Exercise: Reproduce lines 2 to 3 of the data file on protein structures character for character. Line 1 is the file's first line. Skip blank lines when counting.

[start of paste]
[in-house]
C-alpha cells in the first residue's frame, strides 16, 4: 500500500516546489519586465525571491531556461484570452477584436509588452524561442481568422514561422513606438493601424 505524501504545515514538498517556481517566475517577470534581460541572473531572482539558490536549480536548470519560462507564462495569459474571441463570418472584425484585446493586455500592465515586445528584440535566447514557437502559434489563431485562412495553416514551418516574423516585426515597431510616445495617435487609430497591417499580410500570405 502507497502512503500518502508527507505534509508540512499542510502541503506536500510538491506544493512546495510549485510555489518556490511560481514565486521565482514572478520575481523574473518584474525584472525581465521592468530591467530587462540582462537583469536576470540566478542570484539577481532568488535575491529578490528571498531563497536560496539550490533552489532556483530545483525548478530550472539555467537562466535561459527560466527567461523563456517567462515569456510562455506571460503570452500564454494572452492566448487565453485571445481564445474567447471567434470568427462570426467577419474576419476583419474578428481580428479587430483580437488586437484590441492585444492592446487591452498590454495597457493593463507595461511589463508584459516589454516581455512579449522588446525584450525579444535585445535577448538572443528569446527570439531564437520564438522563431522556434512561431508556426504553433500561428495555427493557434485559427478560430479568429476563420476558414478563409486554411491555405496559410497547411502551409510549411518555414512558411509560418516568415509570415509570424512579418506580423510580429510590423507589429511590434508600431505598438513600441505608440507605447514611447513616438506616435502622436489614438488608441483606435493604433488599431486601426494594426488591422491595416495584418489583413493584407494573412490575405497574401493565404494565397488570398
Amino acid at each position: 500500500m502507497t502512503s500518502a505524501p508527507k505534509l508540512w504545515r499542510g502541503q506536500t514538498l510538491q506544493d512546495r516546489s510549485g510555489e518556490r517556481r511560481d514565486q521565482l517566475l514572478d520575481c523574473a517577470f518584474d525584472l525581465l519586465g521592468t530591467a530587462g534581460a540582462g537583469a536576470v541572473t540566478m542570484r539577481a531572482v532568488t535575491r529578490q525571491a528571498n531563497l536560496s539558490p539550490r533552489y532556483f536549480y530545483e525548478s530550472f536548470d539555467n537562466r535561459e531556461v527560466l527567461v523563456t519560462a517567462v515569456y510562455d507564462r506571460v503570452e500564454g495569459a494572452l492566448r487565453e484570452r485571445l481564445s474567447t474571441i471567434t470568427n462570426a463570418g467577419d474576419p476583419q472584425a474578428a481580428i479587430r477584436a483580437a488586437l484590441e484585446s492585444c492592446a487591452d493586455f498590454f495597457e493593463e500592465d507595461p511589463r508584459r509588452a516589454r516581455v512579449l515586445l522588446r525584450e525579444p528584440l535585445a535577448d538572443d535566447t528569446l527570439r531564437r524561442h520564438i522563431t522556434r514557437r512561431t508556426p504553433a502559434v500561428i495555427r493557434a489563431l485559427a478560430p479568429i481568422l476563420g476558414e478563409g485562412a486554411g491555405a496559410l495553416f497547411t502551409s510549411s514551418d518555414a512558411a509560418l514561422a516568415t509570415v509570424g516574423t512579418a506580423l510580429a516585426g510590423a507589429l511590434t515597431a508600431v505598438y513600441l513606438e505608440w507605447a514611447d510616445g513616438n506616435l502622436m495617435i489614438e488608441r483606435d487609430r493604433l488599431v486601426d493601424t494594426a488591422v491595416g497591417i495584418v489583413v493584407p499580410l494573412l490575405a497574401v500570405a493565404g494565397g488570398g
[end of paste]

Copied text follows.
C-alpha cells in the first residue's frame, strides 16, 4: 500500500516546489519586465525571491531556461484570452477584436509588452524561442481568422514561422513606438493601424 505524501504545515514538498517556481517566475517577470534581460541572473531572482539558490536549480536548470519560462507564462495569459474571441463570418472584425484585446493586455500592465515586445528584440535566447514557437502559434489563431485562412495553416514551418516574423516585426515597431510616445495617435487609430497591417499580410500570405 502507497502512503500518502508527507505534509508540512499542510502541503506536500510538491506544493512546495510549485510555489518556490511560481514565486521565482514572478520575481523574473518584474525584472525581465521592468530591467530587462540582462537583469536576470540566478542570484539577481532568488535575491529578490528571498531563497536560496539550490533552489532556483530545483525548478530550472539555467537562466535561459527560466527567461523563456517567462515569456510562455506571460503570452500564454494572452492566448487565453485571445481564445474567447471567434470568427462570426467577419474576419476583419474578428481580428479587430483580437488586437484590441492585444492592446487591452498590454495597457493593463507595461511589463508584459516589454516581455512579449522588446525584450525579444535585445535577448538572443528569446527570439531564437520564438522563431522556434512561431508556426504553433500561428495555427493557434485559427478560430479568429476563420476558414478563409486554411491555405496559410497547411502551409510549411518555414512558411509560418516568415509570415509570424512579418506580423510580429510590423507589429511590434508600431505598438513600441505608440507605447514611447513616438506616435502622436489614438488608441483606435493604433488599431486601426494594426488591422491595416495584418489583413493584407494573412490575405497574401493565404494565397488570398
Amino acid at each position: 500500500m502507497t502512503s500518502a505524501p508527507k505534509l508540512w504545515r499542510g502541503q506536500t514538498l510538491q506544493d512546495r516546489s510549485g510555489e518556490r517556481r511560481d514565486q521565482l517566475l514572478d520575481c523574473a517577470f518584474d525584472l525581465l519586465g521592468t530591467a530587462g534581460a540582462g537583469a536576470v541572473t540566478m542570484r539577481a531572482v532568488t535575491r529578490q525571491a528571498n531563497l536560496s539558490p539550490r533552489y532556483f536549480y530545483e525548478s530550472f536548470d539555467n537562466r535561459e531556461v527560466l527567461v523563456t519560462a517567462v515569456y510562455d507564462r506571460v503570452e500564454g495569459a494572452l492566448r487565453e484570452r485571445l481564445s474567447t474571441i471567434t470568427n462570426a463570418g467577419d474576419p476583419q472584425a474578428a481580428i479587430r477584436a483580437a488586437l484590441e484585446s492585444c492592446a487591452d493586455f498590454f495597457e493593463e500592465d507595461p511589463r508584459r509588452a516589454r516581455v512579449l515586445l522588446r525584450e525579444p528584440l535585445a535577448d538572443d535566447t528569446l527570439r531564437r524561442h520564438i522563431t522556434r514557437r512561431t508556426p504553433a502559434v500561428i495555427r493557434a489563431l485559427a478560430p479568429i481568422l476563420g476558414e478563409g485562412a486554411g491555405a496559410l495553416f497547411t502551409s510549411s514551418d518555414a512558411a509560418l514561422a516568415t509570415v509570424g516574423t512579418a506580423l510580429a516585426g510590423a507589429l511590434t515597431a508600431v505598438y513600441l513606438e505608440w507605447a514611447d510616445g513616438n506616435l502622436m495617435i489614438e488608441r483606435d487609430r493604433l488599431v486601426d493601424t494594426a488591422v491595416g497591417i495584418v489583413v493584407p499580410l494573412l490575405a497574401v500570405a493565404g494565397g488570398g